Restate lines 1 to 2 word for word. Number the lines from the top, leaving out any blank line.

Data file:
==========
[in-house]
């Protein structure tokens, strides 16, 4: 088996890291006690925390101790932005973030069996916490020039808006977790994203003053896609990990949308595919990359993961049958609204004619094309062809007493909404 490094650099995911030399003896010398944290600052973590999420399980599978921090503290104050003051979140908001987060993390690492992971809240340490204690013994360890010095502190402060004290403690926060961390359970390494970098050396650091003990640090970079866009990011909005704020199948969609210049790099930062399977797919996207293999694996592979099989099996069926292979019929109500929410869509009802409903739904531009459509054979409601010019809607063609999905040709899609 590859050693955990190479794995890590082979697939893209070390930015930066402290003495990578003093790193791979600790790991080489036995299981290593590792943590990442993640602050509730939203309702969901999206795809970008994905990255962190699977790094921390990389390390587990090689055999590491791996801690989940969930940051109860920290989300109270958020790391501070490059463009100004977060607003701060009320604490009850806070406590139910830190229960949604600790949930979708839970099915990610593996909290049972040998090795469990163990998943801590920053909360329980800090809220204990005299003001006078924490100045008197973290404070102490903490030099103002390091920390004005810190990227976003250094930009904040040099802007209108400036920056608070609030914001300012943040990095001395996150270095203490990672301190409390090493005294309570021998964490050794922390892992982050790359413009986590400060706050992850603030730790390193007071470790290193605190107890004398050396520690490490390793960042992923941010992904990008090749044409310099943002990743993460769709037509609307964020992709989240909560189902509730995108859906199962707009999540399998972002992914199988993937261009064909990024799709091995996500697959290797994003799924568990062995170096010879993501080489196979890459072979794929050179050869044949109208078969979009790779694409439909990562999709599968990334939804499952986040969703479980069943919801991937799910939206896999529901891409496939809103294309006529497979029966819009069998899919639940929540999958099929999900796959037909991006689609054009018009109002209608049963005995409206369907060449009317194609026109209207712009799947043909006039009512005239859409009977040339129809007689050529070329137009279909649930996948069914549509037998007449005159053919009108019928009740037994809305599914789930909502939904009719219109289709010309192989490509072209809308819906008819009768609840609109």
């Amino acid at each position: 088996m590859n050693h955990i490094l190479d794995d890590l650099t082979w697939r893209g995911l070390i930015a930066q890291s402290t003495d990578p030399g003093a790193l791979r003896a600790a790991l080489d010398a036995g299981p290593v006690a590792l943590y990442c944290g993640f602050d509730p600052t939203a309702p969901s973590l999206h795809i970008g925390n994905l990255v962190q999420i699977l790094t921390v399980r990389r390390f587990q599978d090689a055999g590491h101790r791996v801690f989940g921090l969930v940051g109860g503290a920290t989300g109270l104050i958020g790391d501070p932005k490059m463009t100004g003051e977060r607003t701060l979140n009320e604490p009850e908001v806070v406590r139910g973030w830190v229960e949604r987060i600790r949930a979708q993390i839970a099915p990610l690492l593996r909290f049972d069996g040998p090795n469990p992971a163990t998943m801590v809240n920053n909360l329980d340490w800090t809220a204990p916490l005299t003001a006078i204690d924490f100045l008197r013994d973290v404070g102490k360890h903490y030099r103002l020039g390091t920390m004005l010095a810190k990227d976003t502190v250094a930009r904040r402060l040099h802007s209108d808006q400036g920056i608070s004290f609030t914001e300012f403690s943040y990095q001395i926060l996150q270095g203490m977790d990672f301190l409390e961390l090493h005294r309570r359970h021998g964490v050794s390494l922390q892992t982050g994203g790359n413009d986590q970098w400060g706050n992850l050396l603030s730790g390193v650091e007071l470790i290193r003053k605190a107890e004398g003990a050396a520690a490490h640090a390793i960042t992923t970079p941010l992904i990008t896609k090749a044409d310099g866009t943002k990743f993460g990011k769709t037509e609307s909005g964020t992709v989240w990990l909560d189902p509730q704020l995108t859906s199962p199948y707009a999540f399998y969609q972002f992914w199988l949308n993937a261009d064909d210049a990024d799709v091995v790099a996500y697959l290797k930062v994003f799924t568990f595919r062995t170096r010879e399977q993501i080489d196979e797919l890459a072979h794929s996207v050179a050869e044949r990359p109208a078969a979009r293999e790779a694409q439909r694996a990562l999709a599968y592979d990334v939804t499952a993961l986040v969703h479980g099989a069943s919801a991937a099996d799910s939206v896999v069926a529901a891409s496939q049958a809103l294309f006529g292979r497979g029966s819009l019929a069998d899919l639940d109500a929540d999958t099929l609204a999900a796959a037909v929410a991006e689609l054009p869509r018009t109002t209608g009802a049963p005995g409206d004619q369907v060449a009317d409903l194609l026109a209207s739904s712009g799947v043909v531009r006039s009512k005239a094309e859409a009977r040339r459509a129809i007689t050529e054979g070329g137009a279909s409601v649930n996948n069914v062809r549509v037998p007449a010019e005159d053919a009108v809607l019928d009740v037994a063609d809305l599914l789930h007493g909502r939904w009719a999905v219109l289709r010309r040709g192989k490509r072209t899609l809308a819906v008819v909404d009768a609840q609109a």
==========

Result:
[in-house]
């Protein structure tokens, strides 16, 4: 088996890291006690925390101790932005973030069996916490020039808006977790994203003053896609990990949308595919990359993961049958609204004619094309062809007493909404 490094650099995911030399003896010398944290600052973590999420399980599978921090503290104050003051979140908001987060993390690492992971809240340490204690013994360890010095502190402060004290403690926060961390359970390494970098050396650091003990640090970079866009990011909005704020199948969609210049790099930062399977797919996207293999694996592979099989099996069926292979019929109500929410869509009802409903739904531009459509054979409601010019809607063609999905040709899609 590859050693955990190479794995890590082979697939893209070390930015930066402290003495990578003093790193791979600790790991080489036995299981290593590792943590990442993640602050509730939203309702969901999206795809970008994905990255962190699977790094921390990389390390587990090689055999590491791996801690989940969930940051109860920290989300109270958020790391501070490059463009100004977060607003701060009320604490009850806070406590139910830190229960949604600790949930979708839970099915990610593996909290049972040998090795469990163990998943801590920053909360329980800090809220204990005299003001006078924490100045008197973290404070102490903490030099103002390091920390004005810190990227976003250094930009904040040099802007209108400036920056608070609030914001300012943040990095001395996150270095203490990672301190409390090493005294309570021998964490050794922390892992982050790359413009986590400060706050992850603030730790390193007071470790290193605190107890004398050396520690490490390793960042992923941010992904990008090749044409310099943002990743993460769709037509609307964020992709989240909560189902509730995108859906199962707009999540399998972002992914199988993937261009064909990024799709091995996500697959290797994003799924568990062995170096010879993501080489196979890459072979794929050179050869044949109208078969979009790779694409439909990562999709599968990334939804499952986040969703479980069943919801991937799910939206896999529901891409496939809103294309006529497979029966819009069998899919639940929540999958099929999900796959037909991006689609054009018009109002209608049963005995409206369907060449009317194609026109209207712009799947043909006039009512005239859409009977040339129809007689050529070329137009279909649930996948069914549509037998007449005159053919009108019928009740037994809305599914789930909502939904009719219109289709010309192989490509072209809308819906008819009768609840609109």